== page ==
From all of these arguments, the authors make a strong case for theism. And this is all without using Scripture. This is called general revelation. Logic and evidence show us that there is some sort of supreme being who created the universe with intelligence and design and who is the moral standard for humanity. Once these critical baseline arguments are in place, the authors argue that the God of the Bible is the only plausible god, and that Christianity is the only logically consistent worldview.

My goal is for each of my children to read through this book before they leave the house as an adult. So many Christians these days are lacking the fundamentals of their faith, and, as a result are like the seed sown on rocky soil that sprang up quickly but were scorched because they didn't have deep enough roots.[3] Understanding why one believes what one believes is critical regardless of what religion or non-religion that person adheres to.

This book will not replace the need for faith, as no worldview can provide every answer to every question we have. Nevertheless, when presented with the evidence, I must agree with the authors that it does indeed require more faith to be an atheist than a Christian.

Yawning at Tigers: You Can't Tame God, So Stop Trying

Drew Dyck has a new book in 2019, and I'm excited to read it. Yawning at Tigers is the predecessor, and a good one at that. Dyck is thoughtful, conversational, and yet passionate about a problem he sees in Western Christianity: a lack of reverence for our creator. We have focused, he claims, too much on God's immanence and not enough on his transcendence. And, in so doing, we have remade God into something safer, something containable. Such is folly and causes many Christians to miss out on a true and fulfilling relationship with our heavenly father. As he writes:

It’s easy to believe we’re encountering God because we go to church, sing the songs, pray the prayers, and interact with Christians. But we can do all those things without ever having to grapple with the real presence of God.[4]

Dyck tells the story of visiting the lion exhibit at a zoo with his wife and young son. In the midst of observing the beast behind the safety of plexiglass, a group of people approached, tapping on the window and snapping pictures. Here was this massive creature capable of destroying them in a single motion, and they treated him with irreverence and disdain, like an attraction.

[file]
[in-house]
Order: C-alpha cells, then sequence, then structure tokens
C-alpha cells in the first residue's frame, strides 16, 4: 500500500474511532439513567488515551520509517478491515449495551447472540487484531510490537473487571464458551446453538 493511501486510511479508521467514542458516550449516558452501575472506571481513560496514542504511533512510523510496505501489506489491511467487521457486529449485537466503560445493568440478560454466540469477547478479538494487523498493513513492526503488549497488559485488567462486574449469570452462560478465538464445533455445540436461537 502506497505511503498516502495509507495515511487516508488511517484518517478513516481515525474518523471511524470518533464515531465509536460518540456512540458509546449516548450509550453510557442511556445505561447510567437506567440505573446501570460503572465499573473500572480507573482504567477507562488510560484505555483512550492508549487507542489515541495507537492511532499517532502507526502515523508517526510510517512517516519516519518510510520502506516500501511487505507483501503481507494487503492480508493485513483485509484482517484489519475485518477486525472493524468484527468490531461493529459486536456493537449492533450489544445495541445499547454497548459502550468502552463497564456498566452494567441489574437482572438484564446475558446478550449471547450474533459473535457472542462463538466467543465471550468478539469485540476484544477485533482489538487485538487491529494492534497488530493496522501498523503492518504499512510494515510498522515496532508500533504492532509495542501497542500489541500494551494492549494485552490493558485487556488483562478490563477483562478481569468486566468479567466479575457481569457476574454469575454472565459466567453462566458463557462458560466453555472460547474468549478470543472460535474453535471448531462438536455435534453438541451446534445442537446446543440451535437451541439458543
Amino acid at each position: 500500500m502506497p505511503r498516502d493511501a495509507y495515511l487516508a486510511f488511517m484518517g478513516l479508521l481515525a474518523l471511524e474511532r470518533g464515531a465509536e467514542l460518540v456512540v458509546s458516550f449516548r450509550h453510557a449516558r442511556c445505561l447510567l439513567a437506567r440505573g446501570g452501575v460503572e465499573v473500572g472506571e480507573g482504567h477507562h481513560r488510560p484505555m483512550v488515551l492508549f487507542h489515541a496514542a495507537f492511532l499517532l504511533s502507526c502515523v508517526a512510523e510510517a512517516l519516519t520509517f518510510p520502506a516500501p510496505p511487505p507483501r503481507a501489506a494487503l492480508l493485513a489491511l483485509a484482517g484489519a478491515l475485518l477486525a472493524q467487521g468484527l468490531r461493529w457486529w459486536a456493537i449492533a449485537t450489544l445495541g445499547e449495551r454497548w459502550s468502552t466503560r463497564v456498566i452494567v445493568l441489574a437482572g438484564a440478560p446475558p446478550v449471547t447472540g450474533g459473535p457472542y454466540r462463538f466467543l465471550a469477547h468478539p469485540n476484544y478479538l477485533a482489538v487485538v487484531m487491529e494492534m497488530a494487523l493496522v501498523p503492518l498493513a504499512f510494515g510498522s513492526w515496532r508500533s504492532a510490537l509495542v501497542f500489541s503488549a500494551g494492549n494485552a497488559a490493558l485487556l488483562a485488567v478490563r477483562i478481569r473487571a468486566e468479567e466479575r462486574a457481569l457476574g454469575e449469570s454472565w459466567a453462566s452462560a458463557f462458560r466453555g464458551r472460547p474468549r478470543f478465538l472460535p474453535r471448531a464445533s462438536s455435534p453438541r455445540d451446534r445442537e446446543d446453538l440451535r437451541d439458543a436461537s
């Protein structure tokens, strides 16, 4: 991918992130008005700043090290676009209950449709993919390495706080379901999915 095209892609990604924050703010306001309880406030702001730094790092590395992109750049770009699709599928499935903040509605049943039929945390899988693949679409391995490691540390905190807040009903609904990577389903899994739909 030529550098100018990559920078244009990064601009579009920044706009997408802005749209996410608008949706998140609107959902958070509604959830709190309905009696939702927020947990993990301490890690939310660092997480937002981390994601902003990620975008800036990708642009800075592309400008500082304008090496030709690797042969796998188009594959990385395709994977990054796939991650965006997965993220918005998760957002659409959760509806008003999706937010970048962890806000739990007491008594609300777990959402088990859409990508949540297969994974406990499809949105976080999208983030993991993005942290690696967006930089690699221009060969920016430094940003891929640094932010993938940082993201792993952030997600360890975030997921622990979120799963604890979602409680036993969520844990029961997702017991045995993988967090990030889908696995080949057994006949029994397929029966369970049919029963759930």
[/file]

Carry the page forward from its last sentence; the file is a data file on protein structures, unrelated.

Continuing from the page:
Too many Christians approach God the same way these tourists mocked the lion. (I'm guessing the author determined that "Yawning at Tigers" rolls off the tongue more easily than "Yawning at Lions".) God is holy, omnipotent, dangerous, and transcendent. But because of a lack of understanding or need for comfort, we've tried to contain him to something we can admire from afar and visit on our own terms. It's safer that way.

This book is a quick, easy read, which is code for well written. If you've never contemplated the tension between God's immanence and his transcendence, I recommend Yawning at Tigers.

On Guard: Defending Your Faith with Reason and Precision

On Guard by William Lane Craig is an apologetic book, similar in many ways to I Don't Have Enough Faith to be an Atheist but with a different approach. Craig infuses much more philosophy into On Guard. The second chapter, for example, is titled "What Difference Does it Make if God Exists?" He seems to ask, "Why?" at every turn, which allows the reader to think deeply on the existential questions of life: origin, morality, destiny, meaning.

Dr. Craig also weaves into his work his own personal experiences that serve to complement the heavy topics at hand such as suffering and "Can we be good without God?" He also makes a detailed and compelling case for the historicity of the resurrection of Jesus.

Although this a different book than I Don't Have Enough Faith to Be an Atheist, it's hard not to compare them since I read both in the same year. I actually ready On Guard first, but if you are considering one, I'd start with Geisler and Turek's book. Then, if you need to wet your whistle further, proceed to On Guard. I found the latter more engaging and more memorable, even though Craig does an excellent job of defending the faith.

One concept that blew my mind was Craig's discussion of the beginnings of the universe. Some argue that the universe has eternally existed. But this can't be the case, according to Craig. Just as we would never stop if we tried to count to infinity the opposite is true also. If the universe has existed for all time, then today never would have arrived. As he writes:

If you can’t count to infinity, how could you count down from infinity? This would be like trying to count down all the negative numbers, ending at zero: …, -3, -2, -1, 0. This seems crazy. For before you could count 0, you’d have to count -1, and before you could count -1, you’d have to count -2, and so on, back to infinity. Before any number could be counted an infinity of numbers will have to have been counted first. . . So today could never be reached. But obviously here we are! This shows that the series of past events must be finite and have a beginning.[5]

If you have any interest in apologetics or philosophy of religion, you won't be disappointed with On Guard.

Your turn. Read anything good last year?

1. Stiles, Wayne. Walking in the Footsteps of Jesus: A Journey Through the Lands and Lessons of Christ (pp. 69-70). Baker Publishing Group. Kindle Edition.
2. Geisler, Norman L.. I Don't Have Enough Faith to Be an Atheist (Foreword by David Limbaugh) (p. 13-14). Crossway. Kindle Edition.
3. See Matthew 13.
4. Dyck, Drew. Yawning at Tigers: You Can't Tame God, So Stop Trying (p. 21). Thomas Nelson. Kindle Edition.
5. Craig, William Lane. On Guard: Defending Your Faith with Reason and Precision (p. 84). David C. Cook. Kindle Edition.

Note: this piece contains affiliate links to some products which means I receive a small percentage of the proceeds if you purchase. This does not, however, increase the price you pay. The retailer simply gives me a bounty for directing traffic its way.